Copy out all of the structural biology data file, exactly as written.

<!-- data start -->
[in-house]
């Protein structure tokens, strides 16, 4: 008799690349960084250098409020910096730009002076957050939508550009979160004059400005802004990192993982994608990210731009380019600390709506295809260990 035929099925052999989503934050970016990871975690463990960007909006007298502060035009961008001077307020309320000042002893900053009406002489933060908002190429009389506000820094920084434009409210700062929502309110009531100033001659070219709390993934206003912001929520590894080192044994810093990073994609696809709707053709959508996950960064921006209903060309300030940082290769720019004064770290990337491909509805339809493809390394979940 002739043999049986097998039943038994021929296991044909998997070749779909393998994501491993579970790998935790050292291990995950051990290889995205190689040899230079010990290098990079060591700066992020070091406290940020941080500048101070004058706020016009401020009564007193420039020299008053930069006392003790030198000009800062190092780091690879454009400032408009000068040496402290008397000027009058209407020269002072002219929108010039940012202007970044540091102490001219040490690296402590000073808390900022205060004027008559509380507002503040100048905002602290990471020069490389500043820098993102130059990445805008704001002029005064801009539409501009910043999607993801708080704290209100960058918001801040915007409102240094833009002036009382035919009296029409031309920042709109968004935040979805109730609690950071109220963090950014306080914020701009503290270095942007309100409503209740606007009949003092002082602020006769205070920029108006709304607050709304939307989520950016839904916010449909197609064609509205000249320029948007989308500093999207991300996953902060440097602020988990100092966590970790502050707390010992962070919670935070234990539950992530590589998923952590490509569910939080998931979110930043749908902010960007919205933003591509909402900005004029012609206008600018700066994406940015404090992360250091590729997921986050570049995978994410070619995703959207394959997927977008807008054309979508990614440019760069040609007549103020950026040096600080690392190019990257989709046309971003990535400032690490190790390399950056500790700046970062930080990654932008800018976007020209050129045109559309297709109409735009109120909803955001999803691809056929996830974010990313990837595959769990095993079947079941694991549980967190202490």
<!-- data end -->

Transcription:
[in-house]
């Protein structure tokens, strides 16, 4: 008799690349960084250098409020910096730009002076957050939508550009979160004059400005802004990192993982994608990210731009380019600390709506295809260990 035929099925052999989503934050970016990871975690463990960007909006007298502060035009961008001077307020309320000042002893900053009406002489933060908002190429009389506000820094920084434009409210700062929502309110009531100033001659070219709390993934206003912001929520590894080192044994810093990073994609696809709707053709959508996950960064921006209903060309300030940082290769720019004064770290990337491909509805339809493809390394979940 002739043999049986097998039943038994021929296991044909998997070749779909393998994501491993579970790998935790050292291990995950051990290889995205190689040899230079010990290098990079060591700066992020070091406290940020941080500048101070004058706020016009401020009564007193420039020299008053930069006392003790030198000009800062190092780091690879454009400032408009000068040496402290008397000027009058209407020269002072002219929108010039940012202007970044540091102490001219040490690296402590000073808390900022205060004027008559509380507002503040100048905002602290990471020069490389500043820098993102130059990445805008704001002029005064801009539409501009910043999607993801708080704290209100960058918001801040915007409102240094833009002036009382035919009296029409031309920042709109968004935040979805109730609690950071109220963090950014306080914020701009503290270095942007309100409503209740606007009949003092002082602020006769205070920029108006709304607050709304939307989520950016839904916010449909197609064609509205000249320029948007989308500093999207991300996953902060440097602020988990100092966590970790502050707390010992962070919670935070234990539950992530590589998923952590490509569910939080998931979110930043749908902010960007919205933003591509909402900005004029012609206008600018700066994406940015404090992360250091590729997921986050570049995978994410070619995703959207394959997927977008807008054309979508990614440019760069040609007549103020950026040096600080690392190019990257989709046309971003990535400032690490190790390399950056500790700046970062930080990654932008800018976007020209050129045109559309297709109409735009109120909803955001999803691809056929996830974010990313990837595959769990095993079947079941694991549980967190202490």